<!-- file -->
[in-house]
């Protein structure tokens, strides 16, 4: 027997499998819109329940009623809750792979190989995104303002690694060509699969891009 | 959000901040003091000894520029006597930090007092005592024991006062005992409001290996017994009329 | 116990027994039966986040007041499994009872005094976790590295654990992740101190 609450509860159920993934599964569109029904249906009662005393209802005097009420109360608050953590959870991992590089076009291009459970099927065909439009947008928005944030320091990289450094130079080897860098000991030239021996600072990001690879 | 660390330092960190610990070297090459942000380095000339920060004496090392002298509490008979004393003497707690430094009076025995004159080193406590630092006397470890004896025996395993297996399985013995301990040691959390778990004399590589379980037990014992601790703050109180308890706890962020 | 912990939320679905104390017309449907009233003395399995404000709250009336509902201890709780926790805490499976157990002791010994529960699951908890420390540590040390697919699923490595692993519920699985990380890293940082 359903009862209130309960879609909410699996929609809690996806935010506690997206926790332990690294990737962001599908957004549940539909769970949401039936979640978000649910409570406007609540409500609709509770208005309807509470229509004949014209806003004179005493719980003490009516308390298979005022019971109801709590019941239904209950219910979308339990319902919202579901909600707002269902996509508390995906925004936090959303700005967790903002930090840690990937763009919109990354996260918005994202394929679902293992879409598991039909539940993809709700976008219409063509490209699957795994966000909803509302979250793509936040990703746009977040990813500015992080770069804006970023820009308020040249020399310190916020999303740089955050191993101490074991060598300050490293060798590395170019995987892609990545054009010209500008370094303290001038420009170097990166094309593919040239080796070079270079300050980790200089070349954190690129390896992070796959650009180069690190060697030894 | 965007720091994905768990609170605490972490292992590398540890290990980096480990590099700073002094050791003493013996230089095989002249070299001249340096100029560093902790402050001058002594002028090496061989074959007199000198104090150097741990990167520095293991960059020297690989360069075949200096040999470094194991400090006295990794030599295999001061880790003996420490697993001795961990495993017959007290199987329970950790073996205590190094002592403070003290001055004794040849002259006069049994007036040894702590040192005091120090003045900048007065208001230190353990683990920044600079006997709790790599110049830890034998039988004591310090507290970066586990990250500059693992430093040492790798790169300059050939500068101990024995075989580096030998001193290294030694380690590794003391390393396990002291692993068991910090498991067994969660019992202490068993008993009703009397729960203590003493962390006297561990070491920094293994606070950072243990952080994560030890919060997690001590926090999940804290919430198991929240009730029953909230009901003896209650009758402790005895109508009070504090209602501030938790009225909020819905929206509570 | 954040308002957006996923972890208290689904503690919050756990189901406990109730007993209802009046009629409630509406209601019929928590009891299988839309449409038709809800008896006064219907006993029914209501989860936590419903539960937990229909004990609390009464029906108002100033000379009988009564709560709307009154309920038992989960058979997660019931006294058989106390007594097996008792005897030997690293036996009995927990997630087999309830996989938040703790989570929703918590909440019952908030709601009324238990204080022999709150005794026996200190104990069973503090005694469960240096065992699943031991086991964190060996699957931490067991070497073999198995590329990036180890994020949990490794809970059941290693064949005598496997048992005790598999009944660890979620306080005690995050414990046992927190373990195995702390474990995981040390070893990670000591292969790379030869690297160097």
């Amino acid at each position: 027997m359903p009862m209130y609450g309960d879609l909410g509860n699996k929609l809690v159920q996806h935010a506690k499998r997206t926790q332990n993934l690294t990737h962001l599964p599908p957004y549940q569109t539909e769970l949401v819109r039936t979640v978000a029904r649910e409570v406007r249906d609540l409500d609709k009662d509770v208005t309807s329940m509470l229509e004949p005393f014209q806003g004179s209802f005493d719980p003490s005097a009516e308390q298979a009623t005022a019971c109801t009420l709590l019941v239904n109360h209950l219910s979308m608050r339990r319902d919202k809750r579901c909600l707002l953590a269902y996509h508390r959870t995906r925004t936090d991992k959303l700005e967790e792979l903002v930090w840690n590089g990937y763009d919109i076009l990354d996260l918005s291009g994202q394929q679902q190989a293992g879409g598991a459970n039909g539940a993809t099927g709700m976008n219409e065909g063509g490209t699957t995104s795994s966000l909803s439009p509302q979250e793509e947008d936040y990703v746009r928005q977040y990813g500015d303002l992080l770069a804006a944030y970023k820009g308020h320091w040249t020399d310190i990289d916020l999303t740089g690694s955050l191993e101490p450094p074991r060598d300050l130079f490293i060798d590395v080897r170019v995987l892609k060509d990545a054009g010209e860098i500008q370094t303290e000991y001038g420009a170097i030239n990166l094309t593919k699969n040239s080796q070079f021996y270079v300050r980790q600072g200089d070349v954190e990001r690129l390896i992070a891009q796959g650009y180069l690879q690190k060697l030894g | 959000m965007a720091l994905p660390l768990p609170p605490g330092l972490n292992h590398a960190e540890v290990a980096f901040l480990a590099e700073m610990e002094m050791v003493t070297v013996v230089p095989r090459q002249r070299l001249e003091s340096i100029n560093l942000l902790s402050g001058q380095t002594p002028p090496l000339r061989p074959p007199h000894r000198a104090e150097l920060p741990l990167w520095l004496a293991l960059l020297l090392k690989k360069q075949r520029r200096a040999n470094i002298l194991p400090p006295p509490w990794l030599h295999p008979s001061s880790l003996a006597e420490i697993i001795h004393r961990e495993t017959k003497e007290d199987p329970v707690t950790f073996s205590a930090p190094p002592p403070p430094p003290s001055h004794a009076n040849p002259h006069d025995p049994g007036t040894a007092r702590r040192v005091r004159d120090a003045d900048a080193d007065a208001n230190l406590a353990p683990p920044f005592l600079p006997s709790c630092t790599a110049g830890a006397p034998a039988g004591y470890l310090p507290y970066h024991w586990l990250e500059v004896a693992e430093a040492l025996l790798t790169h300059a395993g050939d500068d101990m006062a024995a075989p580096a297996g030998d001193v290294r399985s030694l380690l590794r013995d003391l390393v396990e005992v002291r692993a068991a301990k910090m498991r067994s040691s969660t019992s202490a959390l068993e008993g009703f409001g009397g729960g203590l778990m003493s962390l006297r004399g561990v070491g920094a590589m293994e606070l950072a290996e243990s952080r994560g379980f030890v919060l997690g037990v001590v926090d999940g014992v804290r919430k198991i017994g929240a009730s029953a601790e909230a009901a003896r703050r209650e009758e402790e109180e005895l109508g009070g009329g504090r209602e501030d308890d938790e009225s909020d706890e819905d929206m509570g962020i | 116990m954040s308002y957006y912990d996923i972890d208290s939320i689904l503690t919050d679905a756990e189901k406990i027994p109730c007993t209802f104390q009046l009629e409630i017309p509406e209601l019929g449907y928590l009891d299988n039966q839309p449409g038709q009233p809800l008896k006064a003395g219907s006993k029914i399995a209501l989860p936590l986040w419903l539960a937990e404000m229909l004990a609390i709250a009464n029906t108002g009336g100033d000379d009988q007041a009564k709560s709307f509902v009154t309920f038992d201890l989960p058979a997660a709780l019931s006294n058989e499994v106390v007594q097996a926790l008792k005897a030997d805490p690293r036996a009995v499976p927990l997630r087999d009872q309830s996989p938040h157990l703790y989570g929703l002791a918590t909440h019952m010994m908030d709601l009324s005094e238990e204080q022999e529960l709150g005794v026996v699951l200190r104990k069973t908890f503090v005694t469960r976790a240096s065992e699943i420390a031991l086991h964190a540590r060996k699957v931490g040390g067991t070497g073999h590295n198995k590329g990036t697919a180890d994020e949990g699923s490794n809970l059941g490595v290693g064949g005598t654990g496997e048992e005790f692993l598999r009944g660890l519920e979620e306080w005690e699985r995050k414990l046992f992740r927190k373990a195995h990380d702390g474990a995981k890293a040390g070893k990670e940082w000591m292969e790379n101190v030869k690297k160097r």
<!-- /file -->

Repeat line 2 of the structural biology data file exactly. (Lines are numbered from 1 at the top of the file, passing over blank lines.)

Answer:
């Protein structure tokens, strides 16, 4: 027997499998819109329940009623809750792979190989995104303002690694060509699969891009 | 959000901040003091000894520029006597930090007092005592024991006062005992409001290996017994009329 | 116990027994039966986040007041499994009872005094976790590295654990992740101190 609450509860159920993934599964569109029904249906009662005393209802005097009420109360608050953590959870991992590089076009291009459970099927065909439009947008928005944030320091990289450094130079080897860098000991030239021996600072990001690879 | 660390330092960190610990070297090459942000380095000339920060004496090392002298509490008979004393003497707690430094009076025995004159080193406590630092006397470890004896025996395993297996399985013995301990040691959390778990004399590589379980037990014992601790703050109180308890706890962020 | 912990939320679905104390017309449907009233003395399995404000709250009336509902201890709780926790805490499976157990002791010994529960699951908890420390540590040390697919699923490595692993519920699985990380890293940082 359903009862209130309960879609909410699996929609809690996806935010506690997206926790332990690294990737962001599908957004549940539909769970949401039936979640978000649910409570406007609540409500609709509770208005309807509470229509004949014209806003004179005493719980003490009516308390298979005022019971109801709590019941239904209950219910979308339990319902919202579901909600707002269902996509508390995906925004936090959303700005967790903002930090840690990937763009919109990354996260918005994202394929679902293992879409598991039909539940993809709700976008219409063509490209699957795994966000909803509302979250793509936040990703746009977040990813500015992080770069804006970023820009308020040249020399310190916020999303740089955050191993101490074991060598300050490293060798590395170019995987892609990545054009010209500008370094303290001038420009170097990166094309593919040239080796070079270079300050980790200089070349954190690129390896992070796959650009180069690190060697030894 | 965007720091994905768990609170605490972490292992590398540890290990980096480990590099700073002094050791003493013996230089095989002249070299001249340096100029560093902790402050001058002594002028090496061989074959007199000198104090150097741990990167520095293991960059020297690989360069075949200096040999470094194991400090006295990794030599295999001061880790003996420490697993001795961990495993017959007290199987329970950790073996205590190094002592403070003290001055004794040849002259006069049994007036040894702590040192005091120090003045900048007065208001230190353990683990920044600079006997709790790599110049830890034998039988004591310090507290970066586990990250500059693992430093040492790798790169300059050939500068101990024995075989580096030998001193290294030694380690590794003391390393396990002291692993068991910090498991067994969660019992202490068993008993009703009397729960203590003493962390006297561990070491920094293994606070950072243990952080994560030890919060997690001590926090999940804290919430198991929240009730029953909230009901003896209650009758402790005895109508009070504090209602501030938790009225909020819905929206509570 | 954040308002957006996923972890208290689904503690919050756990189901406990109730007993209802009046009629409630509406209601019929928590009891299988839309449409038709809800008896006064219907006993029914209501989860936590419903539960937990229909004990609390009464029906108002100033000379009988009564709560709307009154309920038992989960058979997660019931006294058989106390007594097996008792005897030997690293036996009995927990997630087999309830996989938040703790989570929703918590909440019952908030709601009324238990204080022999709150005794026996200190104990069973503090005694469960240096065992699943031991086991964190060996699957931490067991070497073999198995590329990036180890994020949990490794809970059941290693064949005598496997048992005790598999009944660890979620306080005690995050414990046992927190373990195995702390474990995981040390070893990670000591292969790379030869690297160097």